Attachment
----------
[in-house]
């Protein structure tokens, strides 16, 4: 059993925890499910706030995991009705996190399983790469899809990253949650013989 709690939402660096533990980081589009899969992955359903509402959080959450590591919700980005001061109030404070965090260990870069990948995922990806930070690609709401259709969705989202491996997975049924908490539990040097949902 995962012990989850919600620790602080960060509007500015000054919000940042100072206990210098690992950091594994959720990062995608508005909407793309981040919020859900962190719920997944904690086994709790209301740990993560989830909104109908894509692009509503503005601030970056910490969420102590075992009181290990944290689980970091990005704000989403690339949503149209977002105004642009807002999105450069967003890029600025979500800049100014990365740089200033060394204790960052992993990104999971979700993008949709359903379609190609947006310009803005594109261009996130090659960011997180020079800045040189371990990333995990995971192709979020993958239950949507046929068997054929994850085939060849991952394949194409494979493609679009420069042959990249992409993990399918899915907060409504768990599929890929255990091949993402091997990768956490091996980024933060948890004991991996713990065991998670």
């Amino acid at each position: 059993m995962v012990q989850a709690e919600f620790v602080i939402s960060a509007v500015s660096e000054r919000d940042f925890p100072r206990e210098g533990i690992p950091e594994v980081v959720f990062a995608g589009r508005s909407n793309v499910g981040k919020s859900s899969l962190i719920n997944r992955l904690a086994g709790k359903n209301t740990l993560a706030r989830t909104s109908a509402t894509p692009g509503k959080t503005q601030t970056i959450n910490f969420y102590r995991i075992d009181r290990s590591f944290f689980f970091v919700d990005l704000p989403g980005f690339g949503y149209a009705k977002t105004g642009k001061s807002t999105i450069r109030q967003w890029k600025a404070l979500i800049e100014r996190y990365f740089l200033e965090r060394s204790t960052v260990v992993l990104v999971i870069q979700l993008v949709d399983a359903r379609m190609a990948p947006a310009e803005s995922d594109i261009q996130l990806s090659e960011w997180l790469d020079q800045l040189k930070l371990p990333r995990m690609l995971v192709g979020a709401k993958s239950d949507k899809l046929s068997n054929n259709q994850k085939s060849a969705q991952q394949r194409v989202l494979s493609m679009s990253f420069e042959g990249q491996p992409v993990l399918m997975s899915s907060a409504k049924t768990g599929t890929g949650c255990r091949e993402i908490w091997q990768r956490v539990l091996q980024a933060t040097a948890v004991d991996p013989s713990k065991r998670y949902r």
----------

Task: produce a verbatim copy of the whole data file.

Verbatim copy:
[in-house]
């Protein structure tokens, strides 16, 4: 059993925890499910706030995991009705996190399983790469899809990253949650013989 709690939402660096533990980081589009899969992955359903509402959080959450590591919700980005001061109030404070965090260990870069990948995922990806930070690609709401259709969705989202491996997975049924908490539990040097949902 995962012990989850919600620790602080960060509007500015000054919000940042100072206990210098690992950091594994959720990062995608508005909407793309981040919020859900962190719920997944904690086994709790209301740990993560989830909104109908894509692009509503503005601030970056910490969420102590075992009181290990944290689980970091990005704000989403690339949503149209977002105004642009807002999105450069967003890029600025979500800049100014990365740089200033060394204790960052992993990104999971979700993008949709359903379609190609947006310009803005594109261009996130090659960011997180020079800045040189371990990333995990995971192709979020993958239950949507046929068997054929994850085939060849991952394949194409494979493609679009420069042959990249992409993990399918899915907060409504768990599929890929255990091949993402091997990768956490091996980024933060948890004991991996713990065991998670």
């Amino acid at each position: 059993m995962v012990q989850a709690e919600f620790v602080i939402s960060a509007v500015s660096e000054r919000d940042f925890p100072r206990e210098g533990i690992p950091e594994v980081v959720f990062a995608g589009r508005s909407n793309v499910g981040k919020s859900s899969l962190i719920n997944r992955l904690a086994g709790k359903n209301t740990l993560a706030r989830t909104s109908a509402t894509p692009g509503k959080t503005q601030t970056i959450n910490f969420y102590r995991i075992d009181r290990s590591f944290f689980f970091v919700d990005l704000p989403g980005f690339g949503y149209a009705k977002t105004g642009k001061s807002t999105i450069r109030q967003w890029k600025a404070l979500i800049e100014r996190y990365f740089l200033e965090r060394s204790t960052v260990v992993l990104v999971i870069q979700l993008v949709d399983a359903r379609m190609a990948p947006a310009e803005s995922d594109i261009q996130l990806s090659e960011w997180l790469d020079q800045l040189k930070l371990p990333r995990m690609l995971v192709g979020a709401k993958s239950d949507k899809l046929s068997n054929n259709q994850k085939s060849a969705q991952q394949r194409v989202l494979s493609m679009s990253f420069e042959g990249q491996p992409v993990l399918m997975s899915s907060a409504k049924t768990g599929t890929g949650c255990r091949e993402i908490w091997q990768r956490v539990l091996q980024a933060t040097a948890v004991d991996p013989s713990k065991r998670y949902r």